10 There is, of course, nothing inherently wrong with making your own cheese. We should all be so lucky to have resources and time that permit us to do so. No doubt we'd be a lot happier, eat better, and so forth. The point where making your own cheese crosses a line is when one starts throwing phrases like "instant gratification society" at the people who don't have those resources or time, as though they could make their own cheese but are just too lazy to do so.
11 There's an interesting moment in the original Garden Rant post where Ripley segues subtly from actual things anybody probably should do in a vegetable garden, for best results, like enriching the soil with compost before planting, weeding early and frequently, and designing gardens with paths that will enable them to tend the garden comfortably, into a list of things which are clearly only personal preferences and aren't even necessarily relevant to the aesthetics, like including edible flowers for color, adding artwork and sculpture, and planning for chairs in which to sit and contemplate the garden. I'm sure these things are nice things to have, if they're the sorts of things you like, but they're also a matter of taste and opportunity. Also: we do not all live on "small" (21 acres = "small") Maryland homesteads and consequently do not necessarily have space for some of that crap.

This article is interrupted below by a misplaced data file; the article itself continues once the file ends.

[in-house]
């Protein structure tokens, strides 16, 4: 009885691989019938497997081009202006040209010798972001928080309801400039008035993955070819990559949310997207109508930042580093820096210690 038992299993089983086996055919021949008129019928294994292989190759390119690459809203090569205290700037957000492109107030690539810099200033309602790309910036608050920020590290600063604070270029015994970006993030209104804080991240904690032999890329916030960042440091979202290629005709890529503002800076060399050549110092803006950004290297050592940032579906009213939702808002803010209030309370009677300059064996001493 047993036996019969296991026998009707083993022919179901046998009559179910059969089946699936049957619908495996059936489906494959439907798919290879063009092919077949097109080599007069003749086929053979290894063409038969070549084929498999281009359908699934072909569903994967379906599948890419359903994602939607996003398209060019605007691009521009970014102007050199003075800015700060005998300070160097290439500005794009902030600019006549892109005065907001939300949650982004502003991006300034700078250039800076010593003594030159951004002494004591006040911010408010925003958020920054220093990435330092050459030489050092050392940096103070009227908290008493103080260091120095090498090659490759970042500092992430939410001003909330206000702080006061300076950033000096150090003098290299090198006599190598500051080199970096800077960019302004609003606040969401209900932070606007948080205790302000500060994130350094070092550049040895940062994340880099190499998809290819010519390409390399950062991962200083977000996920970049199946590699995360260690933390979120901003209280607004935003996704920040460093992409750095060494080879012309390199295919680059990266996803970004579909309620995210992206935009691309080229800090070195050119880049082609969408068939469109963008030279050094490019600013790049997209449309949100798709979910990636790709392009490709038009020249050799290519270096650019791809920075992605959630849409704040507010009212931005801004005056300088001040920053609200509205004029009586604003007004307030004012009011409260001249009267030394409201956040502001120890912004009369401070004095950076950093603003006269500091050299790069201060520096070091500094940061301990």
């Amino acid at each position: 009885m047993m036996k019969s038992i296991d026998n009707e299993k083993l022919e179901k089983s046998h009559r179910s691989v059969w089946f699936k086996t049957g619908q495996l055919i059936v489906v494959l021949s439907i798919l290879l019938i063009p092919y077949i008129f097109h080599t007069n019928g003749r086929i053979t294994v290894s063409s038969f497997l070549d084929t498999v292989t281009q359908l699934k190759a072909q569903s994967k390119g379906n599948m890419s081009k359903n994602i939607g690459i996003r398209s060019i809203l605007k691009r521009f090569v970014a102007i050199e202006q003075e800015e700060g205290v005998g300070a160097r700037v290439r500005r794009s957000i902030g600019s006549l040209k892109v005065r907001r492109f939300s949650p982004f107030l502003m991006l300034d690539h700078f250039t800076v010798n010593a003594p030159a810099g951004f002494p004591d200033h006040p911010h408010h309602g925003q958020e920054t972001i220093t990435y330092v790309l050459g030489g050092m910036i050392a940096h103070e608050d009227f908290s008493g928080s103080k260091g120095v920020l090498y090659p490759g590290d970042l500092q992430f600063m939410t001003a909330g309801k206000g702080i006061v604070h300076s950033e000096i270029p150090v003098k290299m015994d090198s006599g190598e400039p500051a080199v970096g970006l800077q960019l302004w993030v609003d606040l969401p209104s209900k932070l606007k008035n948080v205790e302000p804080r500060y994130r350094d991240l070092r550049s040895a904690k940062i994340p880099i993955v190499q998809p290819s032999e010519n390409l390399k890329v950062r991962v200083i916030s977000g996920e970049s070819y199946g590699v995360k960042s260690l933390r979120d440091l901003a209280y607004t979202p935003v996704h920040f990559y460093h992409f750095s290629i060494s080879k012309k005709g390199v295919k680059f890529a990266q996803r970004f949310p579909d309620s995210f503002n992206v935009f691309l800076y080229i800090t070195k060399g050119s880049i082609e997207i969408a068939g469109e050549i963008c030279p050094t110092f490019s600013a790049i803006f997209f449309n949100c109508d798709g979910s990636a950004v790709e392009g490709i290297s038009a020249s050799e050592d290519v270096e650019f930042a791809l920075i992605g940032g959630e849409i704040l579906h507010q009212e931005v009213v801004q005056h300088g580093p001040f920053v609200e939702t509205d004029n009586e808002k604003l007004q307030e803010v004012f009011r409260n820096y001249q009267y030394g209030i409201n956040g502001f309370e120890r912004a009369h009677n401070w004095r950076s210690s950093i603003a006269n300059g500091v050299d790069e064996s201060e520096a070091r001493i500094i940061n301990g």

12 Please. They're six. At six years old, half of them think they're going to grow up to be Big Bird, for fuck's sakes. If they truly can't play soccer, they're going to figure it out sooner or later.